Austin, Texas is one of those cities where any excuse to visit is a good one. Any time of year, there’s great music, an ever enlarging and ever more interesting restaurant scene. One of the best food truck environments in the country. Great bars. Nearby, there’s like lakes and nature and shit (so I’m told). You can buy yourself a pair of very nice cowboy boots. And they have the best barbeque in the country.

Yeah. I know. Bold words. Especially coming from a guy who has said many times that North Carolina whole hog style is his preferred last mouthful—and that Kansas City is the best all-around BBQ Center.
That was before. This is now.
I am reasonably sure—no…I’m damn sure—that I have NEVER tasted barbecue so perfect, so technically accomplished, conscientiously prepared, austerely seasoned (un****ed up), moist, juicy, tender, still shimmering with perfectly suspended internal fat as the beef brisket at Franklin BBQ and the beef ribs at JMueller. You can LOOK at this stuff and tell I ain’t lyin’. And I challenge you doubters to do just that.

It was sort of counterintuitive to try and shoot an episode in Austin during South By Southwest Festival. Already jammed with musicians and crawling with hipsters of all stripes, you’d think we’d want to find a more relaxed time, a less frenzied environment. But my crack team of professionals like a challenge. And there were so many bands in town and the idea was to see how much music we could jam in one episode between mouthfuls.

Of course, I’m exactly the wrong guy to DO a South By Southwest show. As I was painfully aware, time and again, finding myself sitting next to kids 1/3 my age talking about music. It would have been much more age appropriate, I think, if I’d been selling them drugs. Put it this way: when I was their age? I would have robbed me.

In the end, I made my own, private peace with hipsters I think. God love them—they’re the driving force behind just about every restaurant we want to eat at these days—behind (almost) every positive development in food. We may think we’ve seen quite enough ironically bearded cooks with pig tattoos on their forearms? But let’s face it: we need them for our guanciale. I’d still rather eat in a loud restaurant where I can barely hear my companions over the music than eat in a room with a bunch of golfers.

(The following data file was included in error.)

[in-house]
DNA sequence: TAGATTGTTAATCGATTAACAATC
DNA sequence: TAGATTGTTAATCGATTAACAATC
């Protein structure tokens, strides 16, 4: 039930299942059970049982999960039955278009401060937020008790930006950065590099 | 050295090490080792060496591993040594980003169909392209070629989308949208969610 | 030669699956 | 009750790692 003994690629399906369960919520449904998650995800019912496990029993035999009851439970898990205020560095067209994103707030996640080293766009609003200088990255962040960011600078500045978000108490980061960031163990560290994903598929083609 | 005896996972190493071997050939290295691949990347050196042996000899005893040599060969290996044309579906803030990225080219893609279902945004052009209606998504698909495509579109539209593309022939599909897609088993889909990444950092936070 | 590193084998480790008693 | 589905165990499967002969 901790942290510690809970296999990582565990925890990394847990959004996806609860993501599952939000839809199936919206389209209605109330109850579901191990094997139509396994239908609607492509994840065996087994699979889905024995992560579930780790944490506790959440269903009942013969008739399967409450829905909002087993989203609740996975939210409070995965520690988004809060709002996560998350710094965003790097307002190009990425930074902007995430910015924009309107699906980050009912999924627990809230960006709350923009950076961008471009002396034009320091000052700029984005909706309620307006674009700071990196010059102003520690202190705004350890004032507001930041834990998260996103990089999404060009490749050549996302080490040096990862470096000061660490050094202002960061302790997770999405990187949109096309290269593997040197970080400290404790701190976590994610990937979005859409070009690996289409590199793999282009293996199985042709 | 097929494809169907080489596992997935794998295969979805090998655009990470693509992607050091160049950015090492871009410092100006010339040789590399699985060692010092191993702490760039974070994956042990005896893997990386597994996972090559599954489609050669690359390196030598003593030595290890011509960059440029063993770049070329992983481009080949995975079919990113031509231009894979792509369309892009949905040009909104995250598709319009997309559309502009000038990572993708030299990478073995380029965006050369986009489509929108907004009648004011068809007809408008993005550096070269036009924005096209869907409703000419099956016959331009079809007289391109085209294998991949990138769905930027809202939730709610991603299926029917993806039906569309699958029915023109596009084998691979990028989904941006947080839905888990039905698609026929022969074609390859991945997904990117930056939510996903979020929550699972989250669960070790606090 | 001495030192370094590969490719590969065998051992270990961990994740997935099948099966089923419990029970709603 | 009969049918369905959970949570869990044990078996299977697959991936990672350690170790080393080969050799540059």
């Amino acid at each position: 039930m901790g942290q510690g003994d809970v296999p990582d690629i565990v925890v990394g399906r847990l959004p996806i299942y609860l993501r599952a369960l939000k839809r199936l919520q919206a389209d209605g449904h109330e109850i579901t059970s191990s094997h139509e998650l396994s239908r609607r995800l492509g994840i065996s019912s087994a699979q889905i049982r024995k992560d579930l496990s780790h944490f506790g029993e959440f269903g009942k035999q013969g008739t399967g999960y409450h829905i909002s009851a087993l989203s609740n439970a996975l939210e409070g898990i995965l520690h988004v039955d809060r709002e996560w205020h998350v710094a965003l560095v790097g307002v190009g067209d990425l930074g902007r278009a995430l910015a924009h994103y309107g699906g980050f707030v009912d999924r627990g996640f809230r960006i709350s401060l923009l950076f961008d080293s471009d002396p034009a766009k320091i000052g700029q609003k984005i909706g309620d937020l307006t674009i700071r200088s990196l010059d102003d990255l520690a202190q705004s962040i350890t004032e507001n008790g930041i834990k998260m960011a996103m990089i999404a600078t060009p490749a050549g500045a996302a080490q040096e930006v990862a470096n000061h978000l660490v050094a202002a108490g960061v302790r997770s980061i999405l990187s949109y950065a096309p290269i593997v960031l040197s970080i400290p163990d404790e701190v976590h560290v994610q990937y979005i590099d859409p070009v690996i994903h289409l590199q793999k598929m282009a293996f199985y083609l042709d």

Speaking of tattoos, I got another one. Let me be clear. At this point, no tattoo is ever going to make me look better or cooler or younger or more relevant. In fact, there’s something tragic about an old dude getting inked in the full knowledge that that thing’ll be hanging off him like a blue smudged mudflap in a few years. I’m just beyond caring. And when those nice kids in Sleigh Bells offered—well…I try and be a good guest. It seemed ungracious to decline. The little black sun was, after all, much more age appropriate than the full back Ozzy Osborne and Angus Young shoveling coal down the crack of my ass one. THAT took some lasering to get off, I can tell you.

Thank you, by the way, to all the bands and musicians who took part in the show: All of them shockingly nice: SLEIGH BELLS, THE SWORD, NEON INDIAN, UME, ALEJANDRO ESCOVEDO, GOLDEN BOYS. I truly don’t know what’s wrong with you all. Didn’t anyone ever tell you to hate and distrust old people? Let me be the first then.

Seven new episodes of NO RESERVATIONS left—interspersed, I’m afraid, by three (count them, THREE) shows made up of “repurposed” material—aka clip shows.
Seven shows seemed like enough to me. Especially since knowing they were to be our last, we put our heart and soul into them. Austin , Burgundy with Ludo Lefevbre, Emilia Romagna with Michael White, Sydney, the Dominican Republic, Rio de Janeiro and Brooklyn. I like the idea of going out on a high note—still doing strong work. But smarter minds than ours insist that seven is not enough. And that audiences either love—or won’t notice—old footage reedited to look like new—aka “special”— shows. This, apparently, is what passes for creativity in the stratosphere of executive thinking.

I’ve been with Travel Channel for a lot of years now—since back in the day, when it was just me, Samantha—and a bunch of old white guys playing poker. The network, and all four administrations we’ve survived, have been very good to me. Few people in the history of television have had as much creative freedom to do whatever they want, go where they want to go—and tell stories as they wish. Me and my partners have been privileged to be able to make the shows we have over the past 8 seasons—and for that, we’re grateful. It’s a catalogue of shows we’re very proud of—even the failures. We tried always to present—if nothing else—a moving target, to separate ourselves from the herd, whatever it took.

There’s always a right time to leave a party. Any party. No matter how good it is. Some examples of when—exactly—one might consider the notion that one has tarried too long could include:

1) Your host asks you to leave
2) You’re tired.
3) You’re drunk or otherwise inebriated and well on your way to memorably embarrassing yourself.
4) You’re among the last people there and staying longer would make you seem tragic or desperate
5) An unapologetically steaming butthole has just arrived and no possible good can come from you being in the same room with them.
6) There’s a better party down the street.
7) Someone puts Nickelback on the sound system.